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dream
mystical
vision
Mon, Jan 25, 2016 - 06:56 PM

What should a humanist do with a mystical vision?

What should a secular humanist do with a mystical vision?  

I had a vision. I don’t know if I should call it mystical or spiritual, but perhaps it was. What should I do now?

About a year ago, I woke up in bed as usual on a weekend morning with my wife at my side. I had a dream unlike any other. In my dream, I had been in Nirvana, perhaps Heaven. Or, more precisely, I had been part of Nirvana or Heaven. It was a state of bliss, of pure joy and light, of knowing an understanding everything.  I did have my senses, but in expanded form, perhaps even extra ones. I could see and hear, but I cannot tell you what I saw exactly.  If I said that there was color, that would be an understatement. There was no self or other.  There were no beings (I did not meet dead relatives or Jesus), no dichotomies, no story, no time, no thought, no words, no communication, no shapes, and no messages.  Who knows how long the vision lasted, but I felt immersed for eternity until I woke up with a start.  

I had done nothing to trigger the vision. I no longer mediate (I was an undependable practitioner about a decade ago). I do not take drugs, alcohol, or medicine. I’m sound of mind with no personal or family history of delusions. I was not injured or sick. I’m a bit of a health nut.  This is my first and last vision, although I must admit that when I was a kid sitting in Catholic mass I tried my best to emulate an image in a church pamphlet. I tried to conjure up the image of Jesus when the priest raised the goblet of wine/blood.  I wanted so to see God, but that was decades back and I became a different person altogether. Indeed, as if to anticipate a question posed elsewhere on this website, I concluded a few years back that even meeting God wouldn’t make me believe in him. Lawyers (I am one) learn that the senses lie and only capture a tiny sliver of reality. My decades as a humanist/Unitarian Universalist/atheist/agnostic had long given me peace with the reality that I perceived. I no longer sought nor believe in the holy.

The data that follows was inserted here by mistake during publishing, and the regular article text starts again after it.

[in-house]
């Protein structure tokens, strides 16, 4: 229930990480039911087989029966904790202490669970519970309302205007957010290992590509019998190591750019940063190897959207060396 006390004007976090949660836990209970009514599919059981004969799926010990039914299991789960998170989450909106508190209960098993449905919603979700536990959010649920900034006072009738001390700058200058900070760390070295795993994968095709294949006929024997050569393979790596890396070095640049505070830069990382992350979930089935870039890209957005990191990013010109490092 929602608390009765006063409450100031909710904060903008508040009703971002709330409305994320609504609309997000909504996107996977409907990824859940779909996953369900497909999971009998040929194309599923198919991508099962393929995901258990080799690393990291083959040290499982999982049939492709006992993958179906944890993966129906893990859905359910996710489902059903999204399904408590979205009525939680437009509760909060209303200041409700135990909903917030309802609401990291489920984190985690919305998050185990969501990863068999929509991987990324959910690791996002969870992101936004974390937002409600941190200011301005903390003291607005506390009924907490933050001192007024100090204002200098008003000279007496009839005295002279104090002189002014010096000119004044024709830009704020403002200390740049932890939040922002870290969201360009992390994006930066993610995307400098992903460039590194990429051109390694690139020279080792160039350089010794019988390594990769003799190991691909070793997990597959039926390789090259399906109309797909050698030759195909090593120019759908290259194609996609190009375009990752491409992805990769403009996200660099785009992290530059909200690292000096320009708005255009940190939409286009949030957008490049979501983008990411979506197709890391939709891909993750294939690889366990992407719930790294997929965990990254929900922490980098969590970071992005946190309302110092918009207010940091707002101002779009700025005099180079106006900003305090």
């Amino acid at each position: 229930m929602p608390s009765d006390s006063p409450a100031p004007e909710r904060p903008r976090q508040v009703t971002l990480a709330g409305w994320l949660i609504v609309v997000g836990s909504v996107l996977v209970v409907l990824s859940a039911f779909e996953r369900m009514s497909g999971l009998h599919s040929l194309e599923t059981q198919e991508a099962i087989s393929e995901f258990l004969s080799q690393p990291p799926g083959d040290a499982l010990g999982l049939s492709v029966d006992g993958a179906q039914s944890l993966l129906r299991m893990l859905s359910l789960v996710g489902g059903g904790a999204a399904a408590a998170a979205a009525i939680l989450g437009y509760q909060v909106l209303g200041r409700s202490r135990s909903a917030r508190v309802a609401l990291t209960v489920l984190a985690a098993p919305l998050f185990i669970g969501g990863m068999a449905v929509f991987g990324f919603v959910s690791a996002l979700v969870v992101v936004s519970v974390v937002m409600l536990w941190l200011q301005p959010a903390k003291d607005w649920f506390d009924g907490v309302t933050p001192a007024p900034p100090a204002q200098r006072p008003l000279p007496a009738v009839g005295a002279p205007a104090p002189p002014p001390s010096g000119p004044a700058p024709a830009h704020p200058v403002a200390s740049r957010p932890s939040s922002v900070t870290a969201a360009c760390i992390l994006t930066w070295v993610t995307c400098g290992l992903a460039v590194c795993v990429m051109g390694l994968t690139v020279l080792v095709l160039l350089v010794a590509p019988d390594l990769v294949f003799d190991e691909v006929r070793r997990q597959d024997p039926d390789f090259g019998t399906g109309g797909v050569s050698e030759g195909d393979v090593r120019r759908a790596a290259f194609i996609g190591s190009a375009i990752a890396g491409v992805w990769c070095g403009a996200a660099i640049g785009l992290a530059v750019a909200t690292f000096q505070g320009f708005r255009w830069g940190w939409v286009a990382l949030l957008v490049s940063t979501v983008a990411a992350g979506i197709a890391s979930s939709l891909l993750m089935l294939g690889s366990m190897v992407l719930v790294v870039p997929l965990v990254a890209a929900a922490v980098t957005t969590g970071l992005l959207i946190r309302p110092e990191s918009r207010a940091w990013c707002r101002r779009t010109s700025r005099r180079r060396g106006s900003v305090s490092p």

Then I came face-to-face with God, with my vision, my thought experiment. But I didn’t believe what I saw. This was not the God that everyone around me seems to pine for.  I did not experience the anthropomorphization of the mystical. I would have laughed if that had happened. What I experienced was perhaps something more profound and maybe more logical. I was part of the stream of pure energy and consciousness.  

When I awoke with a start, I was angry, dismissive. I was angry because the vision came to me in a dream, perhaps humanity’s least trustworthy medium. Maybe it was this realization that actually forced me to open my eyes. As I sat up in bed my anger grew. It was impossible me to interpret what I just experienced and, anyway, why send this vision to me, the worst receptacle for divine instruction on this earth. To top it off, I am also the worst purveyor of any profound insights because I had none. Other than to talk about it some with my wife and child, I chalked it up to a some random misfirings of my synapses. To quote Scrooge, “You may be an undigested bit of beef, a blot of mustard, a crumb of cheese, a fragment of underdone potato. There's more of gravy than of grave about you, whatever you are!”

But the experience lingers. I do not think it has changed my views. I don’t think I’ve adopted new philosophies, and I certainly haven’t undergone a religious conversion.  I fear death just like most humans, but nothing like when I was a kid. Then I believed in Hell (funny how much lovelier life became after I banished Satan from the universe).